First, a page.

During the pandemic, companies had to rethink worker benefits. The nature of work changed, the workplace changed, and the things that workers found valuable shifted. Nearly all (98%) of companies reported plans for at least one form of benefit expansion, according to a 2021 Care.com survey.
It’s been a time of intense competition for talent and one of the most stressful work environments many people have ever experienced. Employers started offering extras like company-wide mental health days, work-from-home stipends, and flexible hours to accommodate caregiving.
But with inflation at 9% in June and some big companies announcing layoffs, experts are watching to see whether employers keep their benefits extras.
“I think it depends on what type of company it is and what its goals are when it comes to human resources,” says Caitlyn Parish, CEO, and founder of retail company Cicinia. “If they value a happy, mentally healthy employee, I don’t think they’ll take away such perks.”
Here are some factors affecting these decisions:
Companies are desperate for workers
While the economy has made things tight in some sectors, employers still need people to do the work. “The clients that I manage are not scaling back their benefits to employees based on inflation,” says Heather Summers, senior manager of human resources at Flex HR. “In fact, they are making their benefits more attractive to fill their open positions.”
That sentiment is echoed by Matthew Burr, a human resources consultant in Elmira, N.Y.: “I think compensation is actually higher,” Burr says. “They’re still paying people more money because they’re trying to get people to come to work. Labor still has the upper hand.”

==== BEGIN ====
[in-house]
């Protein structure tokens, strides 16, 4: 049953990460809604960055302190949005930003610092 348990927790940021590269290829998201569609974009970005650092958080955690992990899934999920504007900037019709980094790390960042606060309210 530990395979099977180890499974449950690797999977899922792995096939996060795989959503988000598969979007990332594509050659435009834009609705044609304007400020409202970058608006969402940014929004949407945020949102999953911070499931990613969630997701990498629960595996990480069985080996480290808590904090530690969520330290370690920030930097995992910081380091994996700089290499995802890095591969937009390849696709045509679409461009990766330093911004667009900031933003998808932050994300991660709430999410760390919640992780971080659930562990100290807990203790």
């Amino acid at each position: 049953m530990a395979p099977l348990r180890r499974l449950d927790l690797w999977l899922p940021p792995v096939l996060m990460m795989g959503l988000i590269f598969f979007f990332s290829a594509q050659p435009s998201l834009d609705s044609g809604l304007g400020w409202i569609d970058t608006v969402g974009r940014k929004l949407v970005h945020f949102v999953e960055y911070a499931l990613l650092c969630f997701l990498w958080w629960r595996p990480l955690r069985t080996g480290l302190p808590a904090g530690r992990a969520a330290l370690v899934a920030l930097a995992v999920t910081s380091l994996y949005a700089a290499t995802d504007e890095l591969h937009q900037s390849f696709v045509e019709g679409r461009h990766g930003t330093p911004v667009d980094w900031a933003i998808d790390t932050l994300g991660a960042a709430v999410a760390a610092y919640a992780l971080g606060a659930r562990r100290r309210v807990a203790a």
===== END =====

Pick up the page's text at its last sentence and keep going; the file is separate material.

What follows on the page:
Even if a company’s bottom line is suffering, employers may choose to keep benefits and subtract from other expenses. “They may be cutting in other areas, but from my experience, they’re still desperate to get their pipelines filled from an employment perspective,” says Jenna Squires, president of World Payroll & HR. “They’re still dangling all the carrots.”
Employee retention is key
Employee benefits aren’t just about attracting great hires — they’re also about keeping the great talent you have. Sixty percent of workers said their companies’ retirement benefits were a big reason they stayed at that company, according to the 2022 Global Benefits Attitudes Survey by consultancy WTW. In a competitive landscape, shrinking benefits can lead workers to jump ship for companies offering better packages.
“We have concluded that pulling back such offers would diminish our bonds with our workforce, and ultimately reduce employee satisfaction rates,” says Lorie Carson, founder and marketing manager of search site Real People Finder.
Moreover, in some companies, benefits managers are still debating about how to boost perks to meet employee needs.
“A lot of my clients are still looking to add stuff,” says Jill Santopietro Panall, owner and chief consultant of 21Oak HR Consulting. “I’m frequently reaching out to them and hearing, ‘Can I have a corporate wellness person come in to talk about stress in the workplace?’ ‘How do I get an EAP?’”
The bottom line
Jobs growth was still strong in July, but the fact is, the future is uncertain. Higher prices will affect some businesses and require some pullback to stay afloat.
In the meantime, though, many companies are still talking a big benefits game. “I’ve seen an addition of a lot of mental health days or flex days off,” Squires says. “There’s still an uptick in trying to figure out those things for work-life balance. I definitely haven’t seen where those trends are stopping.”